Closure of Monster Hunter MMO Servers Marks the End of an Era

Closure of Monster Hunter MMO Servers Marks the End of an Era

For anybody reading this who is at all familiar with the structure of an MMO, I’m sure you’ve at some point heard of the end of time. For those unfamiliar? Well, this moment in online history is marked with the end of service, an MMO enjoyed by many, with hundreds of thousands of hours of playtime coming to an end. When you first boot up the loading screen of any MMO, it’s not something that will necessarily cross your mind — as someone who used to enjoy more than my fair share of MMO’s, I don’t even want to begin to think of the sheer amount that have ceased to exist in the years that have passed. But yesterday, for the players of Monster Hunter Frontierthe Asia-exclusive MMO tied into the world of Monster Hunter, they experienced just this.

Originally launched in 2007 on PC in Japan, and later in 2010 on Xbox 360 in Japan, the game had its fair share of loyal players. While I’d be lying if I said I was one of them, I do remember eagerly trying to find a way to get around the game’s Asia-exclusive IP-blocking when I was still in high school. With that being said, the game ran for 12 years, not a bad lifespan for an MMO, but definitely not one which I feel most players saw coming when they first purchased their subscriptions. But 12 years after its launch, CAPCOM obviously saw it as an appropriate time to bring the game to an end — something which is always devastating for any community. You see, when an MMO comes to an end, it’s not just the servers that shudder, it’s the community, the friendships, and the playtime of all those that enjoyed the title that comes to a close as well.

In a moment that was captured, as well as captioned, perfectly by Japanese Twitter user @michsuzu, the end of Monster Hunter Frontier came on December 18, 2019, just after 9:00 pm. In the final minutes of the game’s online status, you can easily see a community of hunters gathered, bidding their final farewells to a game they obviously cared enough about to log-in for. The caption shared by @michsuzu encouraged people playing Online Games to try doing so, not just as their own gender, but as another gender for their avatar in the hopes of seeing the (online) worldview of someone else; whether that be the ease of playability for male characters or the oft-met harassment experiences for those playing as female characters. Check out the final moments of the game’s life below:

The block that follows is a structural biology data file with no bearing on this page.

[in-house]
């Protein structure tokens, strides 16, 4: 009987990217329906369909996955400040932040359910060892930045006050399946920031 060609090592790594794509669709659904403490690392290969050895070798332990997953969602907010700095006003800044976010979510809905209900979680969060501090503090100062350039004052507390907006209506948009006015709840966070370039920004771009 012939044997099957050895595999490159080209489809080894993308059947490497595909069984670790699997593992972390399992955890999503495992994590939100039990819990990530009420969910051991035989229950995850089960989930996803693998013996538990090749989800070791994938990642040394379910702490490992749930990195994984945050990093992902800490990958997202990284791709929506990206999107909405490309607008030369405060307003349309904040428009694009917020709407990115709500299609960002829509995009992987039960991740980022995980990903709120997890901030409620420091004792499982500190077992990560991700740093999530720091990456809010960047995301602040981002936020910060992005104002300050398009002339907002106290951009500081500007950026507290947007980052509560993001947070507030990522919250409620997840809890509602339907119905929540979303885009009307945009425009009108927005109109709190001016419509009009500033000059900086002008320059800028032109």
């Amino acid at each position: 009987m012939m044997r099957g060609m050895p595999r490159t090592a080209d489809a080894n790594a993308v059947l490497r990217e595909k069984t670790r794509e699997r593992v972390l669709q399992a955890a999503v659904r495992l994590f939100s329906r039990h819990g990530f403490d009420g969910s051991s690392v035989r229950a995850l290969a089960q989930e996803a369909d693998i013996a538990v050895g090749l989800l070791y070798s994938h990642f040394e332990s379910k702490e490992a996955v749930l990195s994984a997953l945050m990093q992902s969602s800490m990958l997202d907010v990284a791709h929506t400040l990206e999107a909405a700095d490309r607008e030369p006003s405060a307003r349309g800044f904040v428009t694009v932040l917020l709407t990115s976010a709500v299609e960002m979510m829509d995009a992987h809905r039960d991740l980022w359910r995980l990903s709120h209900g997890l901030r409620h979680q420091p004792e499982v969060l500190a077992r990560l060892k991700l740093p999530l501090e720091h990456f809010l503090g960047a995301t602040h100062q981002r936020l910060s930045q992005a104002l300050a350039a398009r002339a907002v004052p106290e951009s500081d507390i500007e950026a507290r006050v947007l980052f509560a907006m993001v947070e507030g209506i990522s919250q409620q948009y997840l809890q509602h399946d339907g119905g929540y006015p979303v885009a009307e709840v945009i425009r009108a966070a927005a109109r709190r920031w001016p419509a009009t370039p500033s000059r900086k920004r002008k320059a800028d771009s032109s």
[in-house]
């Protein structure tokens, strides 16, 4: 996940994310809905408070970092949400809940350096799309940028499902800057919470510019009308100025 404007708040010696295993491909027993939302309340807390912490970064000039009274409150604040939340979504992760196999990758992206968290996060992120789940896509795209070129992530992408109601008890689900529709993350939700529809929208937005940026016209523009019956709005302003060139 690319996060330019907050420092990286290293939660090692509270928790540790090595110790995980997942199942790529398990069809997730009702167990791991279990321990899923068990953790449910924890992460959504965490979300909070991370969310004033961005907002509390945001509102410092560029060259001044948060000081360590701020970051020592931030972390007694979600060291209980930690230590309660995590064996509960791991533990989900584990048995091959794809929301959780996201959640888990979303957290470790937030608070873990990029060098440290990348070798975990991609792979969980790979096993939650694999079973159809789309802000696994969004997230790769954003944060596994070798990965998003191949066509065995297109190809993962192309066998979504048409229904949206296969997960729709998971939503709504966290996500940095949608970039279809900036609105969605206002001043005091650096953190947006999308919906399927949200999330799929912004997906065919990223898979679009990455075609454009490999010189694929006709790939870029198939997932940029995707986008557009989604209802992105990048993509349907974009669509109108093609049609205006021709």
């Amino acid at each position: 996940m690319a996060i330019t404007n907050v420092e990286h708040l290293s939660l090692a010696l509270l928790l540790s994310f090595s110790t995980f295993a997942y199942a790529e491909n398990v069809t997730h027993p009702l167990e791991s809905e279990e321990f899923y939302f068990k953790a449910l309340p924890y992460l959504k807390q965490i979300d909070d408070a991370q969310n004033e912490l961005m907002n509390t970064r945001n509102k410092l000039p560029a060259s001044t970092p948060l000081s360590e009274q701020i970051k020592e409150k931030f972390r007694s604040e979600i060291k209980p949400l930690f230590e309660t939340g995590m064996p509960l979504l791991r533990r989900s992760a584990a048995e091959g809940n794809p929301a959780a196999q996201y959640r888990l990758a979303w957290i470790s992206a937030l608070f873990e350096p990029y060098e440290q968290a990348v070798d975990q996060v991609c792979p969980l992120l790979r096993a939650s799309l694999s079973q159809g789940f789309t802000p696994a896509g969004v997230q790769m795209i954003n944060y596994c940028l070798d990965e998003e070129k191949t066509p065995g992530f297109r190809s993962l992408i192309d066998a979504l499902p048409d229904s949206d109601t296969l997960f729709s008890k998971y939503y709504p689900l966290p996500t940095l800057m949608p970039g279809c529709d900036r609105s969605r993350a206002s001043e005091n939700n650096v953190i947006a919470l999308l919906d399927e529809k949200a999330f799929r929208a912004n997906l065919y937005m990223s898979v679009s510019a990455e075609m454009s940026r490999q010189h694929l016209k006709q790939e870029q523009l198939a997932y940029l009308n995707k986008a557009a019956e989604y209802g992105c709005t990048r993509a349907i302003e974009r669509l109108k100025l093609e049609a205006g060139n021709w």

I’d like to reiterate all this by saying that in my prime, I played more than just a few MMO’s simultaneously. These days I’ll occasionally log into a title like Final Fantasy XIV for my share of online interactions, but the genre definitely holds a place close to my heart. While I may not have been a part of the community, watching videos like the above-embedded definitely resonate close to heart; it really is the end of an era for a whole community of players — regardless of how large or small. Here’s hoping they can all meet once more in another world, whether that be online or offline.

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